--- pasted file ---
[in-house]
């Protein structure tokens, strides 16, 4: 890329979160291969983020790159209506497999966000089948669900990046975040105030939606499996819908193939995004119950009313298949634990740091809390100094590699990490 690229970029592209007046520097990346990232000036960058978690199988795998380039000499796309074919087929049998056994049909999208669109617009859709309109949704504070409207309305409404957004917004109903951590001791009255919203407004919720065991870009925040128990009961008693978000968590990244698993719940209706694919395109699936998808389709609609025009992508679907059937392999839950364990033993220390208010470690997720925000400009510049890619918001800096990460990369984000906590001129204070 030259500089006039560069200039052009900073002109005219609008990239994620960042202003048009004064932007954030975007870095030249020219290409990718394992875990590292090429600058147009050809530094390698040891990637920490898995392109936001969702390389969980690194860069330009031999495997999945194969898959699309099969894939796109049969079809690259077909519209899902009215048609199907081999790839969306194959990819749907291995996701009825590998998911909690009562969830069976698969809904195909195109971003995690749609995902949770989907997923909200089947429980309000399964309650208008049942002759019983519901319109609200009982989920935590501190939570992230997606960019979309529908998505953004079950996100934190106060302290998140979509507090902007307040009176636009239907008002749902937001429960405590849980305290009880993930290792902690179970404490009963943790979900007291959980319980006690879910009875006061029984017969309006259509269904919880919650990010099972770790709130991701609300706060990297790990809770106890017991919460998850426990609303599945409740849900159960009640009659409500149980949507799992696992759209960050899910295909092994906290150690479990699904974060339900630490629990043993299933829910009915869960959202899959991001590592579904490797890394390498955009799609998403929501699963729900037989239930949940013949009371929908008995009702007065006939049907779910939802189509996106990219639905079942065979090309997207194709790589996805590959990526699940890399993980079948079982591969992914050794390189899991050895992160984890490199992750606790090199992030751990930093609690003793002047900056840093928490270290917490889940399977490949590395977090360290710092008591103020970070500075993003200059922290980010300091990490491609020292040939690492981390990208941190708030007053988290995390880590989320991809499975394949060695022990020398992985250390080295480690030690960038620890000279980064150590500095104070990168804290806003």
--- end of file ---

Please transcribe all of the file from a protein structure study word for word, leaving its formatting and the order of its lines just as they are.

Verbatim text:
[in-house]
């Protein structure tokens, strides 16, 4: 890329979160291969983020790159209506497999966000089948669900990046975040105030939606499996819908193939995004119950009313298949634990740091809390100094590699990490 690229970029592209007046520097990346990232000036960058978690199988795998380039000499796309074919087929049998056994049909999208669109617009859709309109949704504070409207309305409404957004917004109903951590001791009255919203407004919720065991870009925040128990009961008693978000968590990244698993719940209706694919395109699936998808389709609609025009992508679907059937392999839950364990033993220390208010470690997720925000400009510049890619918001800096990460990369984000906590001129204070 030259500089006039560069200039052009900073002109005219609008990239994620960042202003048009004064932007954030975007870095030249020219290409990718394992875990590292090429600058147009050809530094390698040891990637920490898995392109936001969702390389969980690194860069330009031999495997999945194969898959699309099969894939796109049969079809690259077909519209899902009215048609199907081999790839969306194959990819749907291995996701009825590998998911909690009562969830069976698969809904195909195109971003995690749609995902949770989907997923909200089947429980309000399964309650208008049942002759019983519901319109609200009982989920935590501190939570992230997606960019979309529908998505953004079950996100934190106060302290998140979509507090902007307040009176636009239907008002749902937001429960405590849980305290009880993930290792902690179970404490009963943790979900007291959980319980006690879910009875006061029984017969309006259509269904919880919650990010099972770790709130991701609300706060990297790990809770106890017991919460998850426990609303599945409740849900159960009640009659409500149980949507799992696992759209960050899910295909092994906290150690479990699904974060339900630490629990043993299933829910009915869960959202899959991001590592579904490797890394390498955009799609998403929501699963729900037989239930949940013949009371929908008995009702007065006939049907779910939802189509996106990219639905079942065979090309997207194709790589996805590959990526699940890399993980079948079982591969992914050794390189899991050895992160984890490199992750606790090199992030751990930093609690003793002047900056840093928490270290917490889940399977490949590395977090360290710092008591103020970070500075993003200059922290980010300091990490491609020292040939690492981390990208941190708030007053988290995390880590989320991809499975394949060695022990020398992985250390080295480690030690960038620890000279980064150590500095104070990168804290806003």